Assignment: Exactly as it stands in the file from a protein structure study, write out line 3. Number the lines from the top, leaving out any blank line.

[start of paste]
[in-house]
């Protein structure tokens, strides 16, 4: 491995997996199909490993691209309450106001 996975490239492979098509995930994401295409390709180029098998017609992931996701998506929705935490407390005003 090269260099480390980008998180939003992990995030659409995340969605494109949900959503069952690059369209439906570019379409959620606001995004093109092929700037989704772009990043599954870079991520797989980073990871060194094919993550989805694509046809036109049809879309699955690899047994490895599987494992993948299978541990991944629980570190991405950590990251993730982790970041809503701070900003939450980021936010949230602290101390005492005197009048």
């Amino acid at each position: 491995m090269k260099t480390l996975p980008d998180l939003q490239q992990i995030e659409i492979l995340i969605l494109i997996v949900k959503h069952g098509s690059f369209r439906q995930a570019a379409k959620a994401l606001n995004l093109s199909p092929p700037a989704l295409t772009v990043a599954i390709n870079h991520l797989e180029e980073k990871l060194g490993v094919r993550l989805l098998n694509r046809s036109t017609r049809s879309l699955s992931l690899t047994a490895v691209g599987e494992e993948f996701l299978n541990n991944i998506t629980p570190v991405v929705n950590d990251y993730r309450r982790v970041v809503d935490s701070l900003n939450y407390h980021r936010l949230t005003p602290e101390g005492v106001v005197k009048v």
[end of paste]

């Amino acid at each position: 491995m090269k260099t480390l996975p980008d998180l939003q490239q992990i995030e659409i492979l995340i969605l494109i997996v949900k959503h069952g098509s690059f369209r439906q995930a570019a379409k959620a994401l606001n995004l093109s199909p092929p700037a989704l295409t772009v990043a599954i390709n870079h991520l797989e180029e980073k990871l060194g490993v094919r993550l989805l098998n694509r046809s036109t017609r049809s879309l699955s992931l690899t047994a490895v691209g599987e494992e993948f996701l299978n541990n991944i998506t629980p570190v991405v929705n950590d990251y993730r309450r982790v970041v809503d935490s701070l900003n939450y407390h980021r936010l949230t005003p602290e101390g005492v106001v005197k009048v």